tl_files/aefjn-images/im_aefjn_ntw/Visits of the Secretariat/2014 Senegal/thumbs.jpgThe midday sun encompassed the village and I sat under the palm tree with the men from the village who were busy weaving palm fibres. I asked them what they thought about the activities of the factories in the Lamlam region. First there was silence; then one of them said: “It’s true that they have brought about more damage than benefits. In principal we are not against the companies coming here if it contributes to local development, but not like this.” Then this man confirmed that the companies do not respect the mining code and that they had not kept their promises to build schools[3], health centres, roads and wells and to create jobs for the locals. Unemployment is a particular source of discontent at Koudiadiene as the firms hardly employ any villagers. Lots of the village youth had asked for work at the mines, but I was told that only two or three men from Lamlam had been successful.



In addition, Senegalese social law had not been followed. The companies use daily contracts for low wages (1500 CFA / about 2.30€ for 10 hours). They do not pay social security contributions, so that workers are not entitled to social and health cover, nor to compensation for accidents at work and there is no pension entitlement. The tl_files/aefjn-images/im_aefjn_ntw/Visits of the Secretariat/2014 Senegal/Imagetassesdeterres.jpgvillage men want permanent contracts, but unemployment persists in the village despite the presence of these companies. For this reason many young people leave the village to work in the city, in Thies or Dakar, for example as taxi drivers. Those who remain in the village have been forced to reinvent their lives: they make baskets from palm fibres to sell at the markets, but the money this brings is less and more volatile than what they used to earn from selling food. Young people faced with a shortage of land, pasture and employment with local firms have no hope for a prosperous future, and this could give rise to conflict. Just after my visit communities held a demonstration against the companies.[4]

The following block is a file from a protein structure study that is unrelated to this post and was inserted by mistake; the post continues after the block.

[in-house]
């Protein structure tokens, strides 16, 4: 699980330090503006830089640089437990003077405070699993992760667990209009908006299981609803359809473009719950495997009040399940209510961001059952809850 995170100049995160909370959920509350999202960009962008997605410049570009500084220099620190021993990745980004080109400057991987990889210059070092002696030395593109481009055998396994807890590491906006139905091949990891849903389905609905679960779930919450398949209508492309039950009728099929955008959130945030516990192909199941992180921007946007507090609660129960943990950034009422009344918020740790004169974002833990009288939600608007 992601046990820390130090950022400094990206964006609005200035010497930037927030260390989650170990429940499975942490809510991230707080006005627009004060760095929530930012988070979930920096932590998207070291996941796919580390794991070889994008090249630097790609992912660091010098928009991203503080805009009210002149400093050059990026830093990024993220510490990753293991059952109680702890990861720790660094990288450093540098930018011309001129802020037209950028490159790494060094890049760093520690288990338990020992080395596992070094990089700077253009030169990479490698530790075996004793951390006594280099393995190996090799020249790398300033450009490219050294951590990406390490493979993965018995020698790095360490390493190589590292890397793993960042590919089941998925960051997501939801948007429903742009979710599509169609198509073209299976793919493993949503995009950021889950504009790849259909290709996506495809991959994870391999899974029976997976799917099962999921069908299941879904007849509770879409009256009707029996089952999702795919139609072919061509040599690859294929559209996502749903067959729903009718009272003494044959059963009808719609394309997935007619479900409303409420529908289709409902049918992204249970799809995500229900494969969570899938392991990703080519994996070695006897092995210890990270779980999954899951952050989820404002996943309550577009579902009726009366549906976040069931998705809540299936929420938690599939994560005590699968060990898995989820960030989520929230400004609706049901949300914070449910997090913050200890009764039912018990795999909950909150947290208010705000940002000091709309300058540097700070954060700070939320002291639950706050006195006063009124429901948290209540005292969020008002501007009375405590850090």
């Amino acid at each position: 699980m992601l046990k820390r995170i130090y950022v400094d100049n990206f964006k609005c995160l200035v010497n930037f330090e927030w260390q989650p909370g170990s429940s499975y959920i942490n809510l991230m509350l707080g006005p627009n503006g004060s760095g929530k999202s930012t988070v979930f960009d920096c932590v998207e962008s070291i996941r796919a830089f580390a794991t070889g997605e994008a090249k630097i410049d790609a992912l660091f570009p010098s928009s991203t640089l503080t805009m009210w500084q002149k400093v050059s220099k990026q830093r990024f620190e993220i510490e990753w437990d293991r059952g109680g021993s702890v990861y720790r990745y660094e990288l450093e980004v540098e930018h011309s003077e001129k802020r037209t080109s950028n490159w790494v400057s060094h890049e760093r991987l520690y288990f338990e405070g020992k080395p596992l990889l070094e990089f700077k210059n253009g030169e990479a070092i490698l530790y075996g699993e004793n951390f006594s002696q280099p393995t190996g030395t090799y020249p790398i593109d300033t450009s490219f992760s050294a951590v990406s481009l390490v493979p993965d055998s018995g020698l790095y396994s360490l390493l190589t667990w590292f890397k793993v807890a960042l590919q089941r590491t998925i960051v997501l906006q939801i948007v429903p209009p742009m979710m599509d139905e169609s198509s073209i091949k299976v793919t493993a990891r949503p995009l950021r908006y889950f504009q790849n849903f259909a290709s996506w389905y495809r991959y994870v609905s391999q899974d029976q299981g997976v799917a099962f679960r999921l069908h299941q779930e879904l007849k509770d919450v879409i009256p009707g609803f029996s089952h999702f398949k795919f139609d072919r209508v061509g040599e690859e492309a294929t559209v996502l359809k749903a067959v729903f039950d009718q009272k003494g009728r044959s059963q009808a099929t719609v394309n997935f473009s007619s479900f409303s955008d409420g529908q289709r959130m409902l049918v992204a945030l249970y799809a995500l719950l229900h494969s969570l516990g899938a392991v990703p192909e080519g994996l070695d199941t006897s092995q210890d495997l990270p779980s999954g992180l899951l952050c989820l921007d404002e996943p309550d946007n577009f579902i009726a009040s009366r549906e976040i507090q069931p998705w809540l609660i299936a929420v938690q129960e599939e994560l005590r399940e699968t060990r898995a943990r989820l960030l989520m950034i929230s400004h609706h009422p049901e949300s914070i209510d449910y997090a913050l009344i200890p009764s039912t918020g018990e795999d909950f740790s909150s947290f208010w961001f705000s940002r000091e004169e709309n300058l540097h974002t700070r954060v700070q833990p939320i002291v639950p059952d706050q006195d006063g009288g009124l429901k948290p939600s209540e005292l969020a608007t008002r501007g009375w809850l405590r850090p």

As night fell, the noise of machinery continued: 24 hours a day, 7 days a week, noise and dust. These European factories are working to feed the consumption model of the West without any concern for the social and environmental impact on the villages. In the meantime, the people of Koudiadiene are under pressure to find new ways of living in order to have something to eat in the evening…



I would like to thank the people of Koudiadiene for their warm welcome during my stay.



Gino Brunswijck

Policy Officer

[1] One company is European, another is a subsidiary of a European Group and the third is a Senegalo-European concern most of whose capital comes from Europe.

[2] Our Phosphate Risk : “Water Quality”,  http://www.thephosphaterisk.com/issues/water-quality

[3] In the colonial past, a firm had built a school for the children of its workers, but the new companies have not built any schools.

[4] Groupe WalFadjri : « PHOSPHATES DE THIES :Les populations crient haro contre le péril phosphatier» See: